Publix GreenWise Market Magazine - Fall 2009
|Get wrapped up in eco-friendly fabrics that feel good against your skin and help protect the planet. |
You choose clothes that make you look good and feel good. Now, by greening your closet with eco-fashions that won’t harm the environment, you can feel even better about yourself.
And you won’t have to work hard to find them. “The acceptance and incorporation of green fibers by major apparel manufacturers has been nothing short of outstanding,” says Sandra Marquardt, fiber spokesperson for the Organic Trade Association. “Every major brand from Levi Strauss to the Gap is offering at least some organic and sustainable clothing, and they’re committed internally to making it happen, even in difficult economic times.”
Finding sustainable fabrics is a cinch now that they’ve gone mainstream. Marquardt says most major retail outlets sell organic and sustainably made apparel; just check the garment label or ask a salesperson for help. Many online stores specialize in sustainable apparel, and a quick Google search for the type of fabric you’re looking for will pull up dozens of sources. You can also check ota.com, theorganicpages.com and organicexchange.org for other sources of organic and sustainable clothing.
Here are four sustainable fabrics to look for next time you go on a clothes shopping spree:
Tencel is a registered trademark of lyocell, a natural material made from wood pulp that’s breathable, absorbent, withstands high iron temperatures and has a good drape that flatters the body. Even better, Tencel is made in a closed-loop manufacturing system, which means the fabric is created using renewable energy and resources.
Bamboo is an environmentally friendly plant, but the chemical process most often used to convert it to a soft, silky fabric is toxic, Marquardt says. A small percentage of bamboo fabric is produced mechanically rather than chemically, which is a more sustainable option that makes a fabric called bamboo linen.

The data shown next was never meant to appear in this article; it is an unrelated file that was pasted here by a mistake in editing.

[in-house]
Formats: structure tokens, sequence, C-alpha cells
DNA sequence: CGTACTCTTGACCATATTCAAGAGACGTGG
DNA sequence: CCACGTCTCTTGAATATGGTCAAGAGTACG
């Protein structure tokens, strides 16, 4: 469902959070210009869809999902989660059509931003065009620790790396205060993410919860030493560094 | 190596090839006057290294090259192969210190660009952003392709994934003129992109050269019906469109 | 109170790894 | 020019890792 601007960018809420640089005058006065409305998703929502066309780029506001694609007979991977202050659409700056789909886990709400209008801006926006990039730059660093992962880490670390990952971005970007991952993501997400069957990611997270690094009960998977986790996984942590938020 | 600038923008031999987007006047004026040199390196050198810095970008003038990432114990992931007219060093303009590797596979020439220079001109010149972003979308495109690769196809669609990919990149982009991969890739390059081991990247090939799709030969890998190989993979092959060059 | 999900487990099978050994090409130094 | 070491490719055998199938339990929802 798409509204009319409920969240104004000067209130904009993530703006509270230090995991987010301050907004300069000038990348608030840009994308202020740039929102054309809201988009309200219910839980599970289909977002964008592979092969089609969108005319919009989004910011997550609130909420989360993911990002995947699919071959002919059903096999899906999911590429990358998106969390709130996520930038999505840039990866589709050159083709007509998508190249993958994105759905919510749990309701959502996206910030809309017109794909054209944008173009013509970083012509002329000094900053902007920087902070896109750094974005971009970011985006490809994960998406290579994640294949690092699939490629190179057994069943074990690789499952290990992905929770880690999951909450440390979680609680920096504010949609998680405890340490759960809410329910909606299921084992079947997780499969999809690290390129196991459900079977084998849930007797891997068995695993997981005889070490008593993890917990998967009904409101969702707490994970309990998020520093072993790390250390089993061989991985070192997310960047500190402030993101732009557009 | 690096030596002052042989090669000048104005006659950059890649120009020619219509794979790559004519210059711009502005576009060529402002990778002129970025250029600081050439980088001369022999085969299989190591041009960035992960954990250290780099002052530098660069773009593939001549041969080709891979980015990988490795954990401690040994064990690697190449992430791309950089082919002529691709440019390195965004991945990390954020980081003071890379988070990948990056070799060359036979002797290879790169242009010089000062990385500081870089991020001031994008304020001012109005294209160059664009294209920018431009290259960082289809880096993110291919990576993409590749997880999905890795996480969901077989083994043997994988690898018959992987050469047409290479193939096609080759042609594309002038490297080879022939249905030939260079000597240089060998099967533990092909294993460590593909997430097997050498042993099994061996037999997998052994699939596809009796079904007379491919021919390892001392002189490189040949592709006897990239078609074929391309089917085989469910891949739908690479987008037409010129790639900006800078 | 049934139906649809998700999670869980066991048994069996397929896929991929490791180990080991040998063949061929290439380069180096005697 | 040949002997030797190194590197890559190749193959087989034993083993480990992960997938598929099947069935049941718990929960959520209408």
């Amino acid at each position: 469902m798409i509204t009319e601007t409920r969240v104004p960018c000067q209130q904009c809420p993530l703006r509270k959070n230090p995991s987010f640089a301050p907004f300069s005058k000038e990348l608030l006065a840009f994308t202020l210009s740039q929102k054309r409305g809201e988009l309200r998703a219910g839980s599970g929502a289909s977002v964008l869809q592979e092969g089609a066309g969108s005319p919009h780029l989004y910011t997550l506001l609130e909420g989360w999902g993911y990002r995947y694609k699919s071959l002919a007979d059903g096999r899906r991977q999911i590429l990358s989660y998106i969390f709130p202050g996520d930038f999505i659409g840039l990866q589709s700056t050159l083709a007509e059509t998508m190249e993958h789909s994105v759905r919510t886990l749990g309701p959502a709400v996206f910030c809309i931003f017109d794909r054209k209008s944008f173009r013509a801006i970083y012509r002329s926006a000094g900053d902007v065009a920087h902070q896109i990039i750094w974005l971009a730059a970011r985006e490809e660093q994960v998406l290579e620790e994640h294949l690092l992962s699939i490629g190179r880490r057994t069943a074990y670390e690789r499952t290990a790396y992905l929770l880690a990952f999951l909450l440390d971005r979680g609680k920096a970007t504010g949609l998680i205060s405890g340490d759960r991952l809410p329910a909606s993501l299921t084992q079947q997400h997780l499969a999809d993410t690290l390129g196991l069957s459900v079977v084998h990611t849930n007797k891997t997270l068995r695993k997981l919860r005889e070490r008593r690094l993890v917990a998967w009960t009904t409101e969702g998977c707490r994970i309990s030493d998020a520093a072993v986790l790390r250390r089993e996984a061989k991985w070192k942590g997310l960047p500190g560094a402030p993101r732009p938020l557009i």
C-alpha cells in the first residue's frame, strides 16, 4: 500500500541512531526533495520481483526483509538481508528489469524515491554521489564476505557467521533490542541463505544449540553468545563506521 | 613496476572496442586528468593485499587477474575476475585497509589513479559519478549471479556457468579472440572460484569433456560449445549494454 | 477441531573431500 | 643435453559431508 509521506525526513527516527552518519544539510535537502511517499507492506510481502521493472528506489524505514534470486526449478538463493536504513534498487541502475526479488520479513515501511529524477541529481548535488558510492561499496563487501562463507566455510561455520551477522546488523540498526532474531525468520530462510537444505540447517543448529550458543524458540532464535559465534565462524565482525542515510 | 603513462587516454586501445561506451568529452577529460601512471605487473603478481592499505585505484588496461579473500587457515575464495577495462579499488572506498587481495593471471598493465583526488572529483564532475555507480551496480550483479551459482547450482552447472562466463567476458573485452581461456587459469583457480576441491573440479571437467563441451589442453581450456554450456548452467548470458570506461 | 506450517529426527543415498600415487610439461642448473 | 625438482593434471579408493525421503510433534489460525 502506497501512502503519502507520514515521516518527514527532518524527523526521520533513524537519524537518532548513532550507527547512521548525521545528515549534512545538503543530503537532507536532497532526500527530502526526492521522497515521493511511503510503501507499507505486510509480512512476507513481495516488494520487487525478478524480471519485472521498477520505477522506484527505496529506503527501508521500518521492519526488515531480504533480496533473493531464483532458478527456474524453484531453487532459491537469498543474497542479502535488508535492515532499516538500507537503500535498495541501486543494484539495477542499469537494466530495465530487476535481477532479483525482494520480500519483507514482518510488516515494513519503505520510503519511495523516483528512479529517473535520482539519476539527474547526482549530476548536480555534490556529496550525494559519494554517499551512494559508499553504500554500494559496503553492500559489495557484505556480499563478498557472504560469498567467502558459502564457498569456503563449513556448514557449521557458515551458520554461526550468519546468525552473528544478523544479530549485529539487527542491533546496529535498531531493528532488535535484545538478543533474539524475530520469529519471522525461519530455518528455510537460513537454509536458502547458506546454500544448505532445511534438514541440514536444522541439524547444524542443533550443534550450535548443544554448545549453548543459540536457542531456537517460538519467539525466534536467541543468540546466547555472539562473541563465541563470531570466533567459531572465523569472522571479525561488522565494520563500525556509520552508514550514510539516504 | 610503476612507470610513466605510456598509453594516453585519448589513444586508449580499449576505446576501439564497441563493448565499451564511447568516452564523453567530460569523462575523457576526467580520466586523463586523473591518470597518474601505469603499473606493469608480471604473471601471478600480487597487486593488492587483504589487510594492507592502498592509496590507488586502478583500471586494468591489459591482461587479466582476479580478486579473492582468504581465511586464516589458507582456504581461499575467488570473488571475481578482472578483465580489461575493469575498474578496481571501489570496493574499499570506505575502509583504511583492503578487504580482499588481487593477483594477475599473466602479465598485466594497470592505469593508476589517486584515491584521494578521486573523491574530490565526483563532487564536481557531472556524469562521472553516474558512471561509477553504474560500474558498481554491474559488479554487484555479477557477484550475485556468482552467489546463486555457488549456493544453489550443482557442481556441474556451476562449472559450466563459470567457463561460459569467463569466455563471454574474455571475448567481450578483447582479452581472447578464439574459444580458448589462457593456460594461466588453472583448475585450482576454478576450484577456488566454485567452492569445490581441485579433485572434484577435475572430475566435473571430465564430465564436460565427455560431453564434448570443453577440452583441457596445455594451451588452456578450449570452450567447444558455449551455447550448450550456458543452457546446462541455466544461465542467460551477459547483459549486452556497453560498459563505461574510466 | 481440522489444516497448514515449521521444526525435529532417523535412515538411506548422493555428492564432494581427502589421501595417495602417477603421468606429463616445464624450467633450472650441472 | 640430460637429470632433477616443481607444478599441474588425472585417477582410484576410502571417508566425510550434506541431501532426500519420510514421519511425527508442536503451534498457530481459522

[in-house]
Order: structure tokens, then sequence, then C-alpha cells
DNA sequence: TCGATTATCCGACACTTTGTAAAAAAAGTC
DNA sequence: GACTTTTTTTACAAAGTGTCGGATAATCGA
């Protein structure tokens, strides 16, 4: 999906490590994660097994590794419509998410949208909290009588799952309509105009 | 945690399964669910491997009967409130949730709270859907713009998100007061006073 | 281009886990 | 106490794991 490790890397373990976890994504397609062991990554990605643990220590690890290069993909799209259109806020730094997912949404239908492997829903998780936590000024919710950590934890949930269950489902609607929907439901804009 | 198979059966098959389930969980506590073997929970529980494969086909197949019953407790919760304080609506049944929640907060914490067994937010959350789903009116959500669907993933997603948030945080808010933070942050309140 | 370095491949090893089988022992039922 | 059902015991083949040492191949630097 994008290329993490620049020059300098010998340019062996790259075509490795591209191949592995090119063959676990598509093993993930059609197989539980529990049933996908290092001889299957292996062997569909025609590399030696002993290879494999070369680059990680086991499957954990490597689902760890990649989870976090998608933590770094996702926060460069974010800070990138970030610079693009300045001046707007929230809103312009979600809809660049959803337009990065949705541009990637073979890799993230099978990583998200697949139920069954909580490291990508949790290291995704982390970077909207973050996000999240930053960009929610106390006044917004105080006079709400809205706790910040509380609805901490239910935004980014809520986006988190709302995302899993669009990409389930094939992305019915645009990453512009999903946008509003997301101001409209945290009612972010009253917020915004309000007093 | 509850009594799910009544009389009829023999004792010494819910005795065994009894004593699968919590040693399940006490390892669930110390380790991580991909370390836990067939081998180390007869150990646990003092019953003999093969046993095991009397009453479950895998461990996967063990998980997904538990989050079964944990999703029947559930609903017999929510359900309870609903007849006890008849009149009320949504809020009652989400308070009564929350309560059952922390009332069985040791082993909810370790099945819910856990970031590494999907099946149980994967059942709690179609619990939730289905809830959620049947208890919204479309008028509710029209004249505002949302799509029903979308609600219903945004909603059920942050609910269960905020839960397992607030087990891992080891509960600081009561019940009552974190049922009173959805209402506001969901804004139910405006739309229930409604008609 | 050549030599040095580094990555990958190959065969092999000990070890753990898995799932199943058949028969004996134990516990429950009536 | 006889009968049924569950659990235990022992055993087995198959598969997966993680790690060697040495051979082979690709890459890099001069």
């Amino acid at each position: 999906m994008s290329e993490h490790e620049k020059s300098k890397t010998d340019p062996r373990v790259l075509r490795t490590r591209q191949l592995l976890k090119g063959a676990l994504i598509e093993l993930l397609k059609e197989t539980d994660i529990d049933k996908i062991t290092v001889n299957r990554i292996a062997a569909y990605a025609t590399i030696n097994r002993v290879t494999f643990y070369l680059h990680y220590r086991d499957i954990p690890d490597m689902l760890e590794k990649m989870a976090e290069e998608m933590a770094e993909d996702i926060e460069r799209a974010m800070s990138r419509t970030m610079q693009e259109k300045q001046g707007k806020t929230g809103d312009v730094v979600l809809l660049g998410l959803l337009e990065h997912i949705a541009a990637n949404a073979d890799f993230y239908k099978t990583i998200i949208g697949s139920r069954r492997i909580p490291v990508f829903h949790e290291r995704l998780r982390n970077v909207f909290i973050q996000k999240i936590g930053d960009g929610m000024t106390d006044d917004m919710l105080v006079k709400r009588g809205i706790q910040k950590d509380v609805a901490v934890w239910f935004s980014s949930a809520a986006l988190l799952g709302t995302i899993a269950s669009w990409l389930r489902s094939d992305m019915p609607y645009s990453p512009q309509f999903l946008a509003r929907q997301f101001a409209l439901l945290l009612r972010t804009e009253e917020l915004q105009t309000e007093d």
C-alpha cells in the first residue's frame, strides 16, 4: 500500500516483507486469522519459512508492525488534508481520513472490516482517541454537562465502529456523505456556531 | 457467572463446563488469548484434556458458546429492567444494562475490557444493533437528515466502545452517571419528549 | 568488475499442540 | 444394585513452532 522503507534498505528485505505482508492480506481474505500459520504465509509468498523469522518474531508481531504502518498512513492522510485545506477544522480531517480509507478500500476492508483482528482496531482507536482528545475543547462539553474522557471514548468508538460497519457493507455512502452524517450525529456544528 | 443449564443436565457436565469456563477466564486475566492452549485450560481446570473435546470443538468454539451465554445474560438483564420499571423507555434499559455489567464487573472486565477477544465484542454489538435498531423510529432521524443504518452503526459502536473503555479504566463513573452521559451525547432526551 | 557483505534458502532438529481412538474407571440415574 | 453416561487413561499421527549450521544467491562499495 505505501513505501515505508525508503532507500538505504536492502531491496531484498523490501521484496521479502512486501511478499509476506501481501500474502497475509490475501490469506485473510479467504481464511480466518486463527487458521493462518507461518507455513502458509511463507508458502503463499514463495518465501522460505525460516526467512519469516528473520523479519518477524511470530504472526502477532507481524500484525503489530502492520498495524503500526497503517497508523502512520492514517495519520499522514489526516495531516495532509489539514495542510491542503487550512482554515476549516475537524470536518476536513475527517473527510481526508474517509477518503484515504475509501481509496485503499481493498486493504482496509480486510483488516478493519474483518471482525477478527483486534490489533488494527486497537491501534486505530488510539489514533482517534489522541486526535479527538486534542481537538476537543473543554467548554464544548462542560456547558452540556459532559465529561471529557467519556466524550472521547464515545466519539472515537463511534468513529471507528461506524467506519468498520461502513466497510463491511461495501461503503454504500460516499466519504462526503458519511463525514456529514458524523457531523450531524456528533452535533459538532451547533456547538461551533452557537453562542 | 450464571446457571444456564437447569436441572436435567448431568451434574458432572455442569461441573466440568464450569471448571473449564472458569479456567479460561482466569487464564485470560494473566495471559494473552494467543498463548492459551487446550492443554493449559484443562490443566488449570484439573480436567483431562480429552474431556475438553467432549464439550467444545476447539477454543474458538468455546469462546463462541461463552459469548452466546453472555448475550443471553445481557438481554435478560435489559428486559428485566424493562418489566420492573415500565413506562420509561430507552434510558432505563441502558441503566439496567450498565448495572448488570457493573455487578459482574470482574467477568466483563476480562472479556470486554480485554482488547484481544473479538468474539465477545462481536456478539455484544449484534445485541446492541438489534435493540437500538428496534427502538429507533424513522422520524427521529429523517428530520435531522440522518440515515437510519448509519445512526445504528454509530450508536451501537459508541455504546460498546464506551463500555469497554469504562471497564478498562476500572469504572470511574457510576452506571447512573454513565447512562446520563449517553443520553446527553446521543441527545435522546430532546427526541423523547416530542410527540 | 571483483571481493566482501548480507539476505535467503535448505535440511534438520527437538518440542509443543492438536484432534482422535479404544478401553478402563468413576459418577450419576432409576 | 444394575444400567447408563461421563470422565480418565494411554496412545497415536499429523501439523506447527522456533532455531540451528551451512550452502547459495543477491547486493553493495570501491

Organic cotton is the leading organic fiber, driven by demand from apparel manufacturers. Considering that nonorganic cotton farming uses approximately 25 percent of the world’s insecticides and more than 10 percent of the world’s pesticides, going organic is a smart choice. Check the garment’s label for the word “organic.” But Marquardt says that some companies may actually use a blend of organic and regular cotton even though they don’t use an organic label.
Wool, by nature renewable, is a natural fiber that wicks away moisture and keeps you warm. Organic wool is a small part of overall production, but the Organic Trade Association reports that the segment is growing. Check for “organic” on the label or, if you knit, look for organic wool yarns online and at specialty stores.
|Don’t Forget Baby|
A new arrival often triggers an interest in organics as parents think carefully about what to feed their infant. Now they’re increasingly considering what to put on Baby as well. According to the Organic Trade Association, 2006 sales of organic infants’ clothing and cloth diapers grew by 40 percent and accounted for sales of $40 million.
Babies ”R” Us began exploring environmentally friendly merchandise in response to customer requests for hypoallergenic products, says company spokesperson Meryl Schrank. “We realized the organics industry would continue to grow, so we began to offer organic products in 2006,” she says. Today the chain’s organic and natural bedding accessories are popular choices with new parents. If you can’t find organic cotton baby clothes, blankets, diapers and accessories locally, go online to search for specialty retailers.